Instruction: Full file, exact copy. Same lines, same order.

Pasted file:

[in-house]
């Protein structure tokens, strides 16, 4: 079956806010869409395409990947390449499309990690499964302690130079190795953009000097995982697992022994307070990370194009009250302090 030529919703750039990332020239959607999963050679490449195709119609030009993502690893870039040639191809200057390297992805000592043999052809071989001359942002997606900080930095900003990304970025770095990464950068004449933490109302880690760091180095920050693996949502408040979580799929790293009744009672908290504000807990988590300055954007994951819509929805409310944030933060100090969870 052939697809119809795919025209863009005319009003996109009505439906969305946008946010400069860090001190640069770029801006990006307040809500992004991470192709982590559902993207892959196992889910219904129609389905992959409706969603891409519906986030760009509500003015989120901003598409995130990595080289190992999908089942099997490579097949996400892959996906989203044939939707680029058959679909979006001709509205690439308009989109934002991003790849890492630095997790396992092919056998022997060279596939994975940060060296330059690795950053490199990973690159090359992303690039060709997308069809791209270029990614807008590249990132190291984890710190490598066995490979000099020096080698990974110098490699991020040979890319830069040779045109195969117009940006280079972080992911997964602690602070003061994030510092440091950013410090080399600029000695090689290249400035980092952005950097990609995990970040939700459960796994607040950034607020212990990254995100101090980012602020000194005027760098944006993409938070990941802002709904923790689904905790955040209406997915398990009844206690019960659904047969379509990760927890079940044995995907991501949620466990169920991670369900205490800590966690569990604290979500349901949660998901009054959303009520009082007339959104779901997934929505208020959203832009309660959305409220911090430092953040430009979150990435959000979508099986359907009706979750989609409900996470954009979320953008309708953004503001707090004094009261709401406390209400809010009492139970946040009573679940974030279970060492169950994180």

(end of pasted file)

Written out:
[in-house]
């Protein structure tokens, strides 16, 4: 079956806010869409395409990947390449499309990690499964302690130079190795953009000097995982697992022994307070990370194009009250302090 030529919703750039990332020239959607999963050679490449195709119609030009993502690893870039040639191809200057390297992805000592043999052809071989001359942002997606900080930095900003990304970025770095990464950068004449933490109302880690760091180095920050693996949502408040979580799929790293009744009672908290504000807990988590300055954007994951819509929805409310944030933060100090969870 052939697809119809795919025209863009005319009003996109009505439906969305946008946010400069860090001190640069770029801006990006307040809500992004991470192709982590559902993207892959196992889910219904129609389905992959409706969603891409519906986030760009509500003015989120901003598409995130990595080289190992999908089942099997490579097949996400892959996906989203044939939707680029058959679909979006001709509205690439308009989109934002991003790849890492630095997790396992092919056998022997060279596939994975940060060296330059690795950053490199990973690159090359992303690039060709997308069809791209270029990614807008590249990132190291984890710190490598066995490979000099020096080698990974110098490699991020040979890319830069040779045109195969117009940006280079972080992911997964602690602070003061994030510092440091950013410090080399600029000695090689290249400035980092952005950097990609995990970040939700459960796994607040950034607020212990990254995100101090980012602020000194005027760098944006993409938070990941802002709904923790689904905790955040209406997915398990009844206690019960659904047969379509990760927890079940044995995907991501949620466990169920991670369900205490800590966690569990604290979500349901949660998901009054959303009520009082007339959104779901997934929505208020959203832009309660959305409220911090430092953040430009979150990435959000979508099986359907009706979750989609409900996470954009979320953008309708953004503001707090004094009261709401406390209400809010009492139970946040009573679940974030279970060492169950994180």